wink (verb) ‘close and open one eye, suggesting a meaning’
In modern usage, the wink is always significant, suggesting that the winker is aware of a secret, a joke, or some sort of impropriety. Although this usage was possible in Shakespeare’s day (‘I will wink on her to consent’, says Burgundy to Henry, of Princess Katherine, in Henry V, V.ii.301), the usual usage was simply to ‘shut the eyes’. Without appreciating this, we can read quite the wrong meaning into an utterance. When York advises his friends to ‘wink at the Duke of Suffolk’s insolence’ (Henry VI Part 2, II.ii.70), he is telling them to ignore it, not to connive with it. And when Othello castigates Desdemona for her supposed wrongdoing, by saying ‘Heaven stops the nose at it, and the moon winks’ (Othello, IV.ii.76), we must avoid the modern implication that the matter is not serious.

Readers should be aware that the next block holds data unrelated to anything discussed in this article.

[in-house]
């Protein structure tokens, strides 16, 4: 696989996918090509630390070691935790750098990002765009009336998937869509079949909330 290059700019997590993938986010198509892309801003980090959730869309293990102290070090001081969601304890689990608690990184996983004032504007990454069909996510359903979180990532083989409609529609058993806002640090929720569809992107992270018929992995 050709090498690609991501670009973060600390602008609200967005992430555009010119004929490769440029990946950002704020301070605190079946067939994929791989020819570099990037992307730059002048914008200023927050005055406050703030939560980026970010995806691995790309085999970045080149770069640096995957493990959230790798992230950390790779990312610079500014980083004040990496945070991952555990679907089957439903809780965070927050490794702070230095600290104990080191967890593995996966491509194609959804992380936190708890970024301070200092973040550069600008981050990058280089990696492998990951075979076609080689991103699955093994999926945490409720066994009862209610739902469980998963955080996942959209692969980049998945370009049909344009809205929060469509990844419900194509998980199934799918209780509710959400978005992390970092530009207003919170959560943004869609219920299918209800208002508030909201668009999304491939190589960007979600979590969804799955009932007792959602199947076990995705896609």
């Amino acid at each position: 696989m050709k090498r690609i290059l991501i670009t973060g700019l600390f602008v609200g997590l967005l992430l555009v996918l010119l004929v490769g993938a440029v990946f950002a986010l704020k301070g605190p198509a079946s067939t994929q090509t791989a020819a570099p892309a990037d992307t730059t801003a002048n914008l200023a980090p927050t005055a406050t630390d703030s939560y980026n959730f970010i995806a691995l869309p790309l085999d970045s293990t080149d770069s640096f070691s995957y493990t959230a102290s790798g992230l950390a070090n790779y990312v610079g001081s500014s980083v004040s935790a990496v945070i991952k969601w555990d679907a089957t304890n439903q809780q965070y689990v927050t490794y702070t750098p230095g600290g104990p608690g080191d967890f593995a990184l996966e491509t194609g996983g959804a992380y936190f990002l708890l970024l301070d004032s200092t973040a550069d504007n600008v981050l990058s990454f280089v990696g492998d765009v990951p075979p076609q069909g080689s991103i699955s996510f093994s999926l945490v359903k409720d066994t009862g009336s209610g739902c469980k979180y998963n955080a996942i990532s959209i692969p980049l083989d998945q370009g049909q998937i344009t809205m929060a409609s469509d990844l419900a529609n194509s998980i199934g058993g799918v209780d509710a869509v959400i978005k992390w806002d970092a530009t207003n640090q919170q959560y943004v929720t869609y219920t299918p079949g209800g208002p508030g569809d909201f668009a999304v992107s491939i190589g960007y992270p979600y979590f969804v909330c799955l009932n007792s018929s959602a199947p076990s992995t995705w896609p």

David Crystal is a writer, editor, lecturer and broadcaster, and is the co-author of the new Oxford Illustrated Shakespeare Dictionary.